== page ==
The overall active mission duration for Euclid is planned to be at least 6.5 years, with main survey operations lasting 6 years after an initial commissioning phase of 3 months following launch. If Euclid continues to be operational after this time, a mission extension could follow with additional surveys. Well characterized and validated data will be made public in three main data releases (DR1, DR2, DR3), phased with the survey progress, with the final DR3 a year after the end of the main survey.

Preceding each major DR are “quick releases” (Q1, Q2, Q3, Q4) of selected areas and data-products, to demonstrate the data to be expected, and to allow scientists to sharpen their data analysis tools.


The main component of the Q1 data shall contain Level 2 data of a single visit (at the depth of the Euclid Wide Survey) over the Euclid Deep Fields (EDFs): 20 deg2 of the EDF North, 10 deg2 of EDF Fornax, and 23 deg2 of the EDF South. The deep fields will be visited multiple times during the mission. Click here for the scope and content of Q1, and here for the product definition of Q1.

Euclid will carry out two types of surveys:

  • The Wide Survey covering ~15000 (deg)2 of the extragalactic sky, the main survey of the mission.
  • Deep Fields totaling~ 50 (deg)2 of deep fields and calibration observations regularly interleaved within the main survey schedule.

Key Information on the Euclid Wide Survey:

  • Core survey, required to meet mission objectives.
  • ~15000 (deg)2, nearly half of the extragalactic sky.
  • VIS imaging of galaxy shapes down to AB magnitude 24.5 (10 σ, extended source)
  • NISP photometry in the Y, J and H near-infrared bands (0.92 – 2.0 µm) reaching AB magnitude 24 (5σ, point source) corresponding to a photometric redshift accuracy of σ(z)/(1+z)<0.05
  • Parallel to the VIS exposures, NISP will measure redshifts with σ(z)/(1+z)<0.001 of at least 1700 galaxies/(deg)2 with a completeness higher than 45% at a detection limit of 2×10-16 erg/s/cm2 (3.5σ) for a typical source of 0.5 arcsec in the wavelength range 1.25-1.85 µm (the red grism).
  • The detailed description of the Euclid Wide Survey can be found in Scaramella et al. 2022

The Reference Observing Sequence of the Euclid Wide Survey:

  • 4 dithered pointings per 0.53 deg2 FoV common to VIS & NISP
  • Simultaneous VIS IE and NISP red grism exposures of 570s
  • VIS shutter closed (taking biases, flats, & other calibration frames), NISP imaging JE, HE, YE
  • VIS 108s exp. during the HE exposure in the 1st pointing, to extend PSF dynamic range on relatively bright stars
  • After each pointing, a dither step is applied & a new grism position is selected (RGS000 & RGS180 at 2 angles each, offset by 4 deg, to allow spectral decontamination).


ATLAS is an asteroid impact early warning system developed by the University of Hawaii and funded by NASA. It consists of four telescopes (Hawaii ×2, Chile, South Africa), which automatically scan the whole sky several times every night looking for moving objects.

ATLAS will provide a warning time depending on the size of the asteroid – larger asteroids can be detected further from Earth. ATLAS will see a small (~20 meter) asteroid several days out, and a 100 meter asteroid several weeks out. A 100 meter asteroid has approximately 10 times the destructive force of the 2021 Tonga volcanic eruption.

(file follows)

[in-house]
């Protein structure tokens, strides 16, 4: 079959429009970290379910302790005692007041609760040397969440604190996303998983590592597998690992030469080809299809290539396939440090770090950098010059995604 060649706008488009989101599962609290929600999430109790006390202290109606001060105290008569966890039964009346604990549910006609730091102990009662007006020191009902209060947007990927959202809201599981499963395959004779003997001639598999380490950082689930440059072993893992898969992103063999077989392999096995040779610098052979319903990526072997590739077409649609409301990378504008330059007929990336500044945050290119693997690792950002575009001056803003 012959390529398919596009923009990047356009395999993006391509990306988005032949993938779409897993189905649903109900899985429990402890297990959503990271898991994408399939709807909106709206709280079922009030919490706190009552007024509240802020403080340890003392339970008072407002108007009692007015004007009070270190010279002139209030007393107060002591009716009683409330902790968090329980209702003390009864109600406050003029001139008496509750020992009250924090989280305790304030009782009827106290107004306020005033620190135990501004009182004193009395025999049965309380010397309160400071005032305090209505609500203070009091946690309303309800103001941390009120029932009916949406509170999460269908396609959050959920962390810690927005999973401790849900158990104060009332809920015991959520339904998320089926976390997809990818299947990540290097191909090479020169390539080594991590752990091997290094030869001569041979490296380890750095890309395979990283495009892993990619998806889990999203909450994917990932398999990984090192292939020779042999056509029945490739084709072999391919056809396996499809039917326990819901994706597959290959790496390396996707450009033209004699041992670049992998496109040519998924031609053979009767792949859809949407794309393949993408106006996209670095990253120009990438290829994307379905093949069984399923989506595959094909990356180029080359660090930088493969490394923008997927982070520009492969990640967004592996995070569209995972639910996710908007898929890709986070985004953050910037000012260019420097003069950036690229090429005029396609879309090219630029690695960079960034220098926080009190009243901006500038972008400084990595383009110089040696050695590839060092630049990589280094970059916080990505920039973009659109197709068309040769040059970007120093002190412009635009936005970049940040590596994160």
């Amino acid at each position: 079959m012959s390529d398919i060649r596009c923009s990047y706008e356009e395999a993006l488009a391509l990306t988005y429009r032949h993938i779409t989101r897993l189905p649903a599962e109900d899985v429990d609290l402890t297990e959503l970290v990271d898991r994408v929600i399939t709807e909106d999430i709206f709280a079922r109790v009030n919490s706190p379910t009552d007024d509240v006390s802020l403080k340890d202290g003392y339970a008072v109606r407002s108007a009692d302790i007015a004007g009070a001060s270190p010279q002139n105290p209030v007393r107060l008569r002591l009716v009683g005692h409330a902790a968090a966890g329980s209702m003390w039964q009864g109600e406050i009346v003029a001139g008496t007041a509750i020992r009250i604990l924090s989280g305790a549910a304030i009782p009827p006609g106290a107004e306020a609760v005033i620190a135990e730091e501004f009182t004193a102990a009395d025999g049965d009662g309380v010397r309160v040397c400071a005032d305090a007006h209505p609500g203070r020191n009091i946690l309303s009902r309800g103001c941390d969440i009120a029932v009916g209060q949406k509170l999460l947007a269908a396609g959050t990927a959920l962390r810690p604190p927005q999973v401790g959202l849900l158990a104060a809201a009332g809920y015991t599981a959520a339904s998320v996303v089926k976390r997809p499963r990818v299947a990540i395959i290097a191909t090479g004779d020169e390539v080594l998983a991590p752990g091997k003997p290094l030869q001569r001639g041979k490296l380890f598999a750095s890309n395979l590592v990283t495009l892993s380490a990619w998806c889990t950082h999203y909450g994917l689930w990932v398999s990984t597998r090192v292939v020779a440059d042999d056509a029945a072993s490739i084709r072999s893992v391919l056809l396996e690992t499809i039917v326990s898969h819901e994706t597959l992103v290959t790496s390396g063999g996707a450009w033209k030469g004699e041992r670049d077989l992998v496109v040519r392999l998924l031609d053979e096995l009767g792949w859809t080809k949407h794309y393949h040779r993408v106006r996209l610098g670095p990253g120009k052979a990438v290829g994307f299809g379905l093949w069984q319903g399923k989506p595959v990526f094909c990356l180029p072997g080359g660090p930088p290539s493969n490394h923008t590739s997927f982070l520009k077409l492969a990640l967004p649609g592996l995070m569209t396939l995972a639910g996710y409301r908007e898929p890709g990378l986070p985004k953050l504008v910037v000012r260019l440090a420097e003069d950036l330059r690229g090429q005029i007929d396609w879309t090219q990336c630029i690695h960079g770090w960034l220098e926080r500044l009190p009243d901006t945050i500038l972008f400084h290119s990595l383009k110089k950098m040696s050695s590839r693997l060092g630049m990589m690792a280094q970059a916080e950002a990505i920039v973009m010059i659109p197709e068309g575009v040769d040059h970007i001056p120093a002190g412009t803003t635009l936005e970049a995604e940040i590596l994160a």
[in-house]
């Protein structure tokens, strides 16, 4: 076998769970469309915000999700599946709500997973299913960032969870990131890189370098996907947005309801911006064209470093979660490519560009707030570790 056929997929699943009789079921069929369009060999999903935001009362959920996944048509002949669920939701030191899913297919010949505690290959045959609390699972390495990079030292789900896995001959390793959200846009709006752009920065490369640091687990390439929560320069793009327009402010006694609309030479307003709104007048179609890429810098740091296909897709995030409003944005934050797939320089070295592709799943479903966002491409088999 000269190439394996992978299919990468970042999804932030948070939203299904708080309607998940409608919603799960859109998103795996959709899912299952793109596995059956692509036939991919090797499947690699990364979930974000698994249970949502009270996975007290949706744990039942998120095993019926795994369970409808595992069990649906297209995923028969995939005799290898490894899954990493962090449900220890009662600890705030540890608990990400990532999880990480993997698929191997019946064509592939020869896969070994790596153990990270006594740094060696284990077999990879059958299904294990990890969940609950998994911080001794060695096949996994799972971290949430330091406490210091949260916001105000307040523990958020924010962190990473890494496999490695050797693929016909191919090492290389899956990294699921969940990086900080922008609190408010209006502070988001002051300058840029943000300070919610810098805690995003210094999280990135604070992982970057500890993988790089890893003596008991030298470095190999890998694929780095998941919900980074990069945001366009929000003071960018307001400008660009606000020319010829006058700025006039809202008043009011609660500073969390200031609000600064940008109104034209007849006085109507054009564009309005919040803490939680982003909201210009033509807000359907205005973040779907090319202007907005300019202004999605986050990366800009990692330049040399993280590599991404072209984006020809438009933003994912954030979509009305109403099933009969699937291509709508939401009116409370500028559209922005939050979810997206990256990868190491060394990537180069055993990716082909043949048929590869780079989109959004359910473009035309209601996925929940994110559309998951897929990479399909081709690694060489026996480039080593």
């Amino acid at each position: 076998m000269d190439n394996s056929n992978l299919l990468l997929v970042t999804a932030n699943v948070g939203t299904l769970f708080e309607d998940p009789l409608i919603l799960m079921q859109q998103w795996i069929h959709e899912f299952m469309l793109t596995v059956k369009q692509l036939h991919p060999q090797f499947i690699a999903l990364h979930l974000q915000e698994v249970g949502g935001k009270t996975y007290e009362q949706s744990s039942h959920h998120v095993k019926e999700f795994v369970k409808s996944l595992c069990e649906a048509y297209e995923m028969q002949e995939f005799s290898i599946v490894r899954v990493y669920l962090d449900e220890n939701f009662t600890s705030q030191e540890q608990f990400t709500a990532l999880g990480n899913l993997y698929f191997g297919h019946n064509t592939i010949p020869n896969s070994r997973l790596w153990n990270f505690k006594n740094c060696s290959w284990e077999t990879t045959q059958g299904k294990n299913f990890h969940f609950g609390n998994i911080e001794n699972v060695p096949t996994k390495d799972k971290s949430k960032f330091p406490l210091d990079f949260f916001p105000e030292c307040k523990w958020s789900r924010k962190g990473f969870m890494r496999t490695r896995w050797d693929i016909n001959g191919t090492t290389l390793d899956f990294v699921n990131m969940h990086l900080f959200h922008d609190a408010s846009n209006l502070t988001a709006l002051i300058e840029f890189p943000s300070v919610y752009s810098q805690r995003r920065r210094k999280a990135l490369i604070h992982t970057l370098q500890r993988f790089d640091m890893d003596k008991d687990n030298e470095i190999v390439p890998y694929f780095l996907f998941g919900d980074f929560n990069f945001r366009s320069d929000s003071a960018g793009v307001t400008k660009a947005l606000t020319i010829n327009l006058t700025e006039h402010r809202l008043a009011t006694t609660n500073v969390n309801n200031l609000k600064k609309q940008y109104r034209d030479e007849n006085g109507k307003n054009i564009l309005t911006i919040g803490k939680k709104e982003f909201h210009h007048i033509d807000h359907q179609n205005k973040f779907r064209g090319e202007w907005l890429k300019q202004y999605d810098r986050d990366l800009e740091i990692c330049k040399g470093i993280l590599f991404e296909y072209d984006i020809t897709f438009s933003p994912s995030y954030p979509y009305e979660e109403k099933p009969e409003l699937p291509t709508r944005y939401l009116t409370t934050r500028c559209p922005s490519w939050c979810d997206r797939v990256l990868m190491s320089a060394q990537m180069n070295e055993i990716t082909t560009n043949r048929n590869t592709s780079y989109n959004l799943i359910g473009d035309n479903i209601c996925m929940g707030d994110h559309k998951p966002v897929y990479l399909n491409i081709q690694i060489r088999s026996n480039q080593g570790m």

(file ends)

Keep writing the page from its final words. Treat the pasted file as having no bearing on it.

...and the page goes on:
ATLAS also processes the survey data to search for stationary transients, which are reported to the IAU Transient Name Server. These include supernovae, CVs, stellar outbursts, and fast transients such as GRB afterglows. We also have an agreement with LIGO to search for electromagnetic counterparts to gravitational wave sources. Our colleagues in Queen’s University Belfast, Harvard, and the Space Telescope Science Institute help run these programmes. We are in the top 3 reporting groups worldwide, with more than 300 supernovae candidates found during 2016. A full list of ATLAS transient discoveries can be accessed here.

ATLAS Forced Photometry

This is the ATLAS forced photometry server, which provides full public access to photometric measurements over the full history of ATLAS survey. After registration, a user can request forced photometry at any position on the sky either for a single position, a list of positions, or moving objects (by MPC name).

ATLAS is a quadruple 0.5m telescope system with two units in Hawaii (Haleakala and Mauna Loa), and one each in Chile (El Sauce) and South Africa (Sutherland). With the installation of the two southern units, we are robotically surveying the whole sky with a cadence of 1 day between -50 and +50 and 2 days in the polar regions, weather permitting. Two filters are used, cyan and orange (denoted c and o; all mags quoted are in the AB system).

As described in Tonry et al. (2018), ATLAS surveys the whole visible sky. On each night, a sequence of 4 x 30 second exposures are taken, spaced over a period of about one hour to provide identification and orbit constraints for near-earth objects (NEOs). Discovery of NEOs and potentially hazardous objects is the main purpose of ATLAS. However the all-sky, frequent coverage, to o ~ 19.5 makes it treasure trove for time domain science. A full description is on the ATLAS homepage at

The potential for transient object science and variable star science has been described in Smith et al. (2020) and Heinze et al. (2018), respectively. We release all our transient discoveries to the IAU’s Transient Name Server.

A forced photometry means that a point-spread-function is calculated for each image based on high signal to noise stars, and a profile fit is forced at the user’s input coordinates. The forced measurement can be made on either a target image (e.g. for the measurement of flux of a variable star), or on a difference image (e.g. for a lightcurve point for a transient). Data processing and photometry are described in more detail in Tonry et al. (2018) and Smith et al. (2020).